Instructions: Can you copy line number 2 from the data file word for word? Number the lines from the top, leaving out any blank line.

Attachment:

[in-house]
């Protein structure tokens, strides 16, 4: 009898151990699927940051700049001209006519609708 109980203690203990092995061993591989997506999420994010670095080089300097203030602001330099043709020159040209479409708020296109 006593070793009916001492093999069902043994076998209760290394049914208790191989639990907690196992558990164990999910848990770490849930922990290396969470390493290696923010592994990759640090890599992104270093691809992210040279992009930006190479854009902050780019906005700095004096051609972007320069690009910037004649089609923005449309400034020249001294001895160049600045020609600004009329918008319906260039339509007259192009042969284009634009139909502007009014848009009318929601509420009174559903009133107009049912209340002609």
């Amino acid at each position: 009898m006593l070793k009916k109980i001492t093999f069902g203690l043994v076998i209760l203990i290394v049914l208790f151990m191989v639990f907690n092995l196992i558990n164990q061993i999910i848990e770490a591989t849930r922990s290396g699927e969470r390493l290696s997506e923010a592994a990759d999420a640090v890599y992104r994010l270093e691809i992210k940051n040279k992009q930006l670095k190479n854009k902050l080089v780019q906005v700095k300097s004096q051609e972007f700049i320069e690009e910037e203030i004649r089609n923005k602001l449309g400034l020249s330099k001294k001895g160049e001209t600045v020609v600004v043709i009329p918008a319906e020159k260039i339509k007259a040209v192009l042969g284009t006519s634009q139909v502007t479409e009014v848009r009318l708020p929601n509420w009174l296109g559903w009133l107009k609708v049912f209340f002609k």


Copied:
């Protein structure tokens, strides 16, 4: 009898151990699927940051700049001209006519609708 109980203690203990092995061993591989997506999420994010670095080089300097203030602001330099043709020159040209479409708020296109 006593070793009916001492093999069902043994076998209760290394049914208790191989639990907690196992558990164990999910848990770490849930922990290396969470390493290696923010592994990759640090890599992104270093691809992210040279992009930006190479854009902050780019906005700095004096051609972007320069690009910037004649089609923005449309400034020249001294001895160049600045020609600004009329918008319906260039339509007259192009042969284009634009139909502007009014848009009318929601509420009174559903009133107009049912209340002609």